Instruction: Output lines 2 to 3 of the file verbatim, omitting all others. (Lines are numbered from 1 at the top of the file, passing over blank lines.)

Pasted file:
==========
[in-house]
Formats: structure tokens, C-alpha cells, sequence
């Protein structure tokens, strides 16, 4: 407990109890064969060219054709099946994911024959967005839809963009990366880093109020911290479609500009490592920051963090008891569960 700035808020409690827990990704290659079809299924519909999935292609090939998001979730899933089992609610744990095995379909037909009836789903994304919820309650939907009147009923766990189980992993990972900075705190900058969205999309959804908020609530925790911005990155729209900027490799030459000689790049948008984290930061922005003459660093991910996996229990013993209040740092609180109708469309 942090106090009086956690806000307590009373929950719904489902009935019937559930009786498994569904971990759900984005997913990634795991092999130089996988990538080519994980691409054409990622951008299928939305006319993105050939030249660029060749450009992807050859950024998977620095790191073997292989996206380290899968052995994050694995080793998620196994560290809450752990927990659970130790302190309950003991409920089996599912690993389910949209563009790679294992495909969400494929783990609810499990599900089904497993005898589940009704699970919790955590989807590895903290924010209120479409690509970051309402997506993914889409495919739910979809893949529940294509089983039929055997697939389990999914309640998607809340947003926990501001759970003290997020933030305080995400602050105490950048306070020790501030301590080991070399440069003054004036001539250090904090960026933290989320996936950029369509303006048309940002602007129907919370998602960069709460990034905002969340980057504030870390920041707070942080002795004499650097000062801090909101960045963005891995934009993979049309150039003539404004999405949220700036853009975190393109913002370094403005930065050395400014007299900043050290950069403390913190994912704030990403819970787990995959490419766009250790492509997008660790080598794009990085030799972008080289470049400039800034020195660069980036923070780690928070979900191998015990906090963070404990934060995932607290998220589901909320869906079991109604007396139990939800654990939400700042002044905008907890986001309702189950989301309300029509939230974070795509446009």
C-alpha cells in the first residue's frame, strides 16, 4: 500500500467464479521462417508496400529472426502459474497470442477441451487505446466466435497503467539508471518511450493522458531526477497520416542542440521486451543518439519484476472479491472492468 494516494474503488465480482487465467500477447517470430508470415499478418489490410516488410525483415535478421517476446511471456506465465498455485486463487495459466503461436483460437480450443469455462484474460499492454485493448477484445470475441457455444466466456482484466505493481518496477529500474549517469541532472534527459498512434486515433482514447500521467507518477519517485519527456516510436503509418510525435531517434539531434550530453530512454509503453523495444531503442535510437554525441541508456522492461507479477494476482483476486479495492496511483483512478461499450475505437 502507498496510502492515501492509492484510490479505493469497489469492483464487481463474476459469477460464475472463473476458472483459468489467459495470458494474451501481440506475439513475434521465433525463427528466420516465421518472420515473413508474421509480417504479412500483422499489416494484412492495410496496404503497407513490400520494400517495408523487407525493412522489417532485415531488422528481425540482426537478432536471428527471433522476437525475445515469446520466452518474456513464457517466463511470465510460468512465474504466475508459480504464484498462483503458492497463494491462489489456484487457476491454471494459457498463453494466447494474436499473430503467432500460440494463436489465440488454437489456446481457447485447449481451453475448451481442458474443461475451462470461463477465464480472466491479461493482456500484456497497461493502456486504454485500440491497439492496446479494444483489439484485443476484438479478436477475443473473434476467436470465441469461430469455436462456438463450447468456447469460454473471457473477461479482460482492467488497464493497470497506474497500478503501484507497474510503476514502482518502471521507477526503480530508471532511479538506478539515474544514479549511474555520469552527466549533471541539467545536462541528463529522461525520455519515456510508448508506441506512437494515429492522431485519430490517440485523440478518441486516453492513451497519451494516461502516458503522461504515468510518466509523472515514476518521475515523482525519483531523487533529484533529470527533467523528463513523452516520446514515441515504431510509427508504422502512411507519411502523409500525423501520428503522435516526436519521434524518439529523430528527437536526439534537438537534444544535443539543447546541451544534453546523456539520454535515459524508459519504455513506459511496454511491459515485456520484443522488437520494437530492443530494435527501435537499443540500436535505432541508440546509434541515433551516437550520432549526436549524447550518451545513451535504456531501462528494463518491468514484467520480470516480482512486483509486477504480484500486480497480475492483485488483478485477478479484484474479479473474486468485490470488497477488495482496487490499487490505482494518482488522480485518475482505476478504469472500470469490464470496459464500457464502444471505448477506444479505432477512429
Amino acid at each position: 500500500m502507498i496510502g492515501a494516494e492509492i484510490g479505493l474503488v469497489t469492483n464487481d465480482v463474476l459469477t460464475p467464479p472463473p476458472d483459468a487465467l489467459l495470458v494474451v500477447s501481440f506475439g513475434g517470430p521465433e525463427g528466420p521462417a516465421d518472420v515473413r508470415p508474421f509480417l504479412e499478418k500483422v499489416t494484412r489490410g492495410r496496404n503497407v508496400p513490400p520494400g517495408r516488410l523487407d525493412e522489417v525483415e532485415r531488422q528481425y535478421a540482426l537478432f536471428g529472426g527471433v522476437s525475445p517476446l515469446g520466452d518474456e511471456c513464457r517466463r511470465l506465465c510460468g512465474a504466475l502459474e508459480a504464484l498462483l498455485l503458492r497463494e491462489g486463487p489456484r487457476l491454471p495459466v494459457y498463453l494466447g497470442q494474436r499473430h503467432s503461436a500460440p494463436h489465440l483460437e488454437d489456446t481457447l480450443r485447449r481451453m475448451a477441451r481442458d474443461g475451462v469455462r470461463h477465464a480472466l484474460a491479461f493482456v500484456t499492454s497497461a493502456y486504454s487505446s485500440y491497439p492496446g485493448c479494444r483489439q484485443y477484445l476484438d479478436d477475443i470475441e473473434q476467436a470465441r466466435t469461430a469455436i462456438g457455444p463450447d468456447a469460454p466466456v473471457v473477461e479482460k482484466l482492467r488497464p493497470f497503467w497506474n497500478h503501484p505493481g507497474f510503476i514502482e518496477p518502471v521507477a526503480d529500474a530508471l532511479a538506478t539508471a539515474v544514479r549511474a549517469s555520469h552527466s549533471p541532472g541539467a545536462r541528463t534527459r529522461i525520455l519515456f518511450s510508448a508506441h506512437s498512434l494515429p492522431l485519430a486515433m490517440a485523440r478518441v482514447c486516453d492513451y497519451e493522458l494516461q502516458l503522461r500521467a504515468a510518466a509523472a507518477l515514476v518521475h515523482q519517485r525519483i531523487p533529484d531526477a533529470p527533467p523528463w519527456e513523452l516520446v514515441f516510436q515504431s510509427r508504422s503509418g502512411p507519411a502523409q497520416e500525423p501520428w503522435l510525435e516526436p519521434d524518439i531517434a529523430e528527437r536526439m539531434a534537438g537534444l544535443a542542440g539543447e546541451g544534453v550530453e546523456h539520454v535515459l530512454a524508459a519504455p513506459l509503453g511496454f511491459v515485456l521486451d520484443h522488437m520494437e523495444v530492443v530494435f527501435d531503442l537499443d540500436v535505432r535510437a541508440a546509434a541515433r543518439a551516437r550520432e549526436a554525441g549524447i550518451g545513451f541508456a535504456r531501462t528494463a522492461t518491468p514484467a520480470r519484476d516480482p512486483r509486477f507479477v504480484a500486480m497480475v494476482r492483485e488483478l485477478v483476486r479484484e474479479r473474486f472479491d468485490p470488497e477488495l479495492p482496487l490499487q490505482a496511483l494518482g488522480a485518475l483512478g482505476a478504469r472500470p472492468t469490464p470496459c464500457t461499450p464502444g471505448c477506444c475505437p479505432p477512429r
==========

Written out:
Formats: structure tokens, C-alpha cells, sequence
């Protein structure tokens, strides 16, 4: 407990109890064969060219054709099946994911024959967005839809963009990366880093109020911290479609500009490592920051963090008891569960 700035808020409690827990990704290659079809299924519909999935292609090939998001979730899933089992609610744990095995379909037909009836789903994304919820309650939907009147009923766990189980992993990972900075705190900058969205999309959804908020609530925790911005990155729209900027490799030459000689790049948008984290930061922005003459660093991910996996229990013993209040740092609180109708469309 942090106090009086956690806000307590009373929950719904489902009935019937559930009786498994569904971990759900984005997913990634795991092999130089996988990538080519994980691409054409990622951008299928939305006319993105050939030249660029060749450009992807050859950024998977620095790191073997292989996206380290899968052995994050694995080793998620196994560290809450752990927990659970130790302190309950003991409920089996599912690993389910949209563009790679294992495909969400494929783990609810499990599900089904497993005898589940009704699970919790955590989807590895903290924010209120479409690509970051309402997506993914889409495919739910979809893949529940294509089983039929055997697939389990999914309640998607809340947003926990501001759970003290997020933030305080995400602050105490950048306070020790501030301590080991070399440069003054004036001539250090904090960026933290989320996936950029369509303006048309940002602007129907919370998602960069709460990034905002969340980057504030870390920041707070942080002795004499650097000062801090909101960045963005891995934009993979049309150039003539404004999405949220700036853009975190393109913002370094403005930065050395400014007299900043050290950069403390913190994912704030990403819970787990995959490419766009250790492509997008660790080598794009990085030799972008080289470049400039800034020195660069980036923070780690928070979900191998015990906090963070404990934060995932607290998220589901909320869906079991109604007396139990939800654990939400700042002044905008907890986001309702189950989301309300029509939230974070795509446009």